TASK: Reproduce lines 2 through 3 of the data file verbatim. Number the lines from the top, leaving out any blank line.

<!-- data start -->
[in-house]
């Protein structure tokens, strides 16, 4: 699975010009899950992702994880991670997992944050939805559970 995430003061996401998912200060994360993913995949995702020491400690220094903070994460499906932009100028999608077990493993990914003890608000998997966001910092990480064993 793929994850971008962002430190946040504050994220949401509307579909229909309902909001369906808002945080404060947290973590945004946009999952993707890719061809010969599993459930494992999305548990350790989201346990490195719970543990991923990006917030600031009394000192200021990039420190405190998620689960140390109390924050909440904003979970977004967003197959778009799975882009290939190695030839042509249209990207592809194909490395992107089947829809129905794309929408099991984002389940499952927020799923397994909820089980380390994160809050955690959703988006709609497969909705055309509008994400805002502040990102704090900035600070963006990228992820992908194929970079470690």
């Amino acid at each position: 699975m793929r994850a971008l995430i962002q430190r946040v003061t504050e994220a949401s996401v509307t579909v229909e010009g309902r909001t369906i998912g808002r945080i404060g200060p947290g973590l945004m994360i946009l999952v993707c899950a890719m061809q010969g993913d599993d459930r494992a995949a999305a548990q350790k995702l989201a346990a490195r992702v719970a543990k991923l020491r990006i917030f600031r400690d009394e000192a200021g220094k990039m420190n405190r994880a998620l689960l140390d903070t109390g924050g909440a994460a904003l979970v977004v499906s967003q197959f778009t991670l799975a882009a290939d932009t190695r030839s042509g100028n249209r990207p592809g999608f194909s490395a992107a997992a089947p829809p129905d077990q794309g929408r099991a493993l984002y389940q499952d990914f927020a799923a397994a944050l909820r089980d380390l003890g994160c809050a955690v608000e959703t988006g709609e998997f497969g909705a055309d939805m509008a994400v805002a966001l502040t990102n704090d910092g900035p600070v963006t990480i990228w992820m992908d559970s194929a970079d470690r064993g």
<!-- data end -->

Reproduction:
């Protein structure tokens, strides 16, 4: 699975010009899950992702994880991670997992944050939805559970 995430003061996401998912200060994360993913995949995702020491400690220094903070994460499906932009100028999608077990493993990914003890608000998997966001910092990480064993 793929994850971008962002430190946040504050994220949401509307579909229909309902909001369906808002945080404060947290973590945004946009999952993707890719061809010969599993459930494992999305548990350790989201346990490195719970543990991923990006917030600031009394000192200021990039420190405190998620689960140390109390924050909440904003979970977004967003197959778009799975882009290939190695030839042509249209990207592809194909490395992107089947829809129905794309929408099991984002389940499952927020799923397994909820089980380390994160809050955690959703988006709609497969909705055309509008994400805002502040990102704090900035600070963006990228992820992908194929970079470690």
């Amino acid at each position: 699975m793929r994850a971008l995430i962002q430190r946040v003061t504050e994220a949401s996401v509307t579909v229909e010009g309902r909001t369906i998912g808002r945080i404060g200060p947290g973590l945004m994360i946009l999952v993707c899950a890719m061809q010969g993913d599993d459930r494992a995949a999305a548990q350790k995702l989201a346990a490195r992702v719970a543990k991923l020491r990006i917030f600031r400690d009394e000192a200021g220094k990039m420190n405190r994880a998620l689960l140390d903070t109390g924050g909440a994460a904003l979970v977004v499906s967003q197959f778009t991670l799975a882009a290939d932009t190695r030839s042509g100028n249209r990207p592809g999608f194909s490395a992107a997992a089947p829809p129905d077990q794309g929408r099991a493993l984002y389940q499952d990914f927020a799923a397994a944050l909820r089980d380390l003890g994160c809050a955690v608000e959703t988006g709609e998997f497969g909705a055309d939805m509008a994400v805002a966001l502040t990102n704090d910092g900035p600070v963006t990480i990228w992820m992908d559970s194929a970079d470690r064993g």